Your Fleece Jacket Is Polluting The Ocean: This Laundry Bag Can Help

The Guppy Friend keeps the microfibers from synthetic clothes from ending up in the ocean–and inside sea life.

Your Fleece Jacket Is Polluting The Ocean: This Laundry Bag Can Help

When you eat fish, you may also be eating a tiny piece of someone’s fleece sweatshirt or poly-blend socks: in a single wash of a fleece jacket, more than 250,000 microfibers can wash down the drain, and some of them can eventually make it into waterways. A new bag is designed to stop that pollution.


The Guppy Friend bag holds synthetic clothes in the laundry machine, catching 99% of the microfibers in a fine mesh. After a wash, you can throw out the fibers in the trash. The surface of the bag also helps reduce shedding, so clothes lose fewer fibers overall.

The creators run four outdoor apparel stores in Germany–selling their own brand of natural-fiber clothing, but also synthetic clothing from other brands. They realized that they had a problem.

“We had an interview for our website with a marine activist and were talking about marine pollution, and she reminded us that, ‘Well, you’re part of the problem, too,'” says Alexander Nolte, who co-owns the stores, called Langbrett, with Oliver Spies. “We realized she’s right; we can’t just pretend that we don’t know. Either we find a solution, or we have to stop selling these things.”

To better understand the problem, they tried washing a few clothes in the sink with filters. Even without a microscope, the tiny fibers were clearly visible.

“We talked to many experts with scientific backgrounds … and we came up with the idea [for the bag] in our favorite beer garden,” says Nolte. “That was an idea that was still good the next morning.”

Working with researchers, they experimented to find the right ratio of open and closed surfaces in the mesh. Water and soap had to be able to get inside, so the clothing could still get clean, without letting fibers out. They also experimented with the surface to help reduce friction on clothes.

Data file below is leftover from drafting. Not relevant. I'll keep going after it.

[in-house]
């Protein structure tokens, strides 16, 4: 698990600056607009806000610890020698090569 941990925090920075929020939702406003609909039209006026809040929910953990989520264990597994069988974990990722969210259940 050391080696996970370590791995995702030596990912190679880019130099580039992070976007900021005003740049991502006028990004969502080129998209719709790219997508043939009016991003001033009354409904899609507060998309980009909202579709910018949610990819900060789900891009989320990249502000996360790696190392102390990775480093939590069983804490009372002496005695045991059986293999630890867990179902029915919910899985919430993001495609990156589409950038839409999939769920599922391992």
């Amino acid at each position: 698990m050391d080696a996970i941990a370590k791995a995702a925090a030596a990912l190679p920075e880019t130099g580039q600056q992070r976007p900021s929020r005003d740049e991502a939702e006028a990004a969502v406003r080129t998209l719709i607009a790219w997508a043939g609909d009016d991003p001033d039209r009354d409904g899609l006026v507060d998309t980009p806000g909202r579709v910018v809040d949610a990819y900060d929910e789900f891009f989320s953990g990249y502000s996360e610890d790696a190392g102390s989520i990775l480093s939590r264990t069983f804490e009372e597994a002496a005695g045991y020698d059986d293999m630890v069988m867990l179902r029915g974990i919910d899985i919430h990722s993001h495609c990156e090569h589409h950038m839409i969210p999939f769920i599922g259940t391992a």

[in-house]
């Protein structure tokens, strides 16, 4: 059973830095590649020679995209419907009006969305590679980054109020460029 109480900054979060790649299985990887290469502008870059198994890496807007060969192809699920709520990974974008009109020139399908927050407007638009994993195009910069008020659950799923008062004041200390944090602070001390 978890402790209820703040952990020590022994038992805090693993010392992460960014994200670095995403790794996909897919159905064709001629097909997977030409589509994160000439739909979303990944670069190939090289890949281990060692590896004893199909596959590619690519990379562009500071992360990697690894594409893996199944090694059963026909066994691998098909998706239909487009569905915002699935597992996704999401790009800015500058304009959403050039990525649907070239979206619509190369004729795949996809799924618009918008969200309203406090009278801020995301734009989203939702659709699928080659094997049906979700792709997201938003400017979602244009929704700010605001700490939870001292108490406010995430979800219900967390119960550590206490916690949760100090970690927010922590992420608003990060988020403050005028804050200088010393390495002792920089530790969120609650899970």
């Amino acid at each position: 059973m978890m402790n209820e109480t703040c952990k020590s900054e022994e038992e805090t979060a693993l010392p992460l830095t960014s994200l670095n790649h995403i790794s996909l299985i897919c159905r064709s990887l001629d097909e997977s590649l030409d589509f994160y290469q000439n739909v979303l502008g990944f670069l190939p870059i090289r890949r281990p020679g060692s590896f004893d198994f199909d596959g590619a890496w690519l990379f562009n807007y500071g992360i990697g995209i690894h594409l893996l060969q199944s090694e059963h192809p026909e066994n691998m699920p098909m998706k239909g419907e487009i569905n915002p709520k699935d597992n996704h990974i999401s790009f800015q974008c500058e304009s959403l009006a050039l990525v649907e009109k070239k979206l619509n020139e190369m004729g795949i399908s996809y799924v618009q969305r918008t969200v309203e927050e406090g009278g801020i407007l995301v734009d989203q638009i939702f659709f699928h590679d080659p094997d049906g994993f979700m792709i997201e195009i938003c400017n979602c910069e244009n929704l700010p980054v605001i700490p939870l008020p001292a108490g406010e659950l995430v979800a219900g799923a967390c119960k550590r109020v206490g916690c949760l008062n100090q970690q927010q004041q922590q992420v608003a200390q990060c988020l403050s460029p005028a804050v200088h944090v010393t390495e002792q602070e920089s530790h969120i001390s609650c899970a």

Patagonia, which supports research on microfiber pollution, also helped run tests of the new bag design and a small grant to make it (Nolte and Spies also ran a successful Kickstarter campaign). After the design won an outdoor industry award, other companies wanted to buy the patent, but the designers didn’t want it to be branded.

“It’s not about marketing or being ahead of your competitors on this,” says Nolte. “You shouldn’t make money on a product that’s selling the problem and then also on one that is solving it.” The pair decided to establish a nonprofit, Stop Micro Waste, to distribute it.

The Kickstarter orders are about to ship; the designers made a final tweak of materials so the whole bag can be easily recycled. Online orders will be available soon, and customers can also send an email to preorder the bag.

The designers see it as an interim solution. “This is a means of communicating the problem,” says Nolte. “Once you have understood that there is a problem, you’re going to buy less and better, because you make a more educated choice. The next step would be to come up with ideas to re-engineer the textiles, because that’s not rocket science, I would say.”

When they began designing the bag, they learned that there wasn’t a standardized way to measure how much fiber loss a particular fabric had, so they created a test with researchers. Now, brands can use the same test to see which fabrics perform best, before clothes go to market.

Until clothes are redesigned, customers can use the bag to help prevent pollution from reaching aquatic animals (and, through the food chain, humans). “It’s very pragmatic, and you can use it right away,” says Nolte. “If you want to do something, you can start right there.”

About the author

Adele Peters is a staff writer at Fast Company who focuses on solutions to some of the world's largest problems, from climate change to homelessness. Previously, she worked with GOOD, BioLite, and the Sustainable Products and Solutions program at UC Berkeley.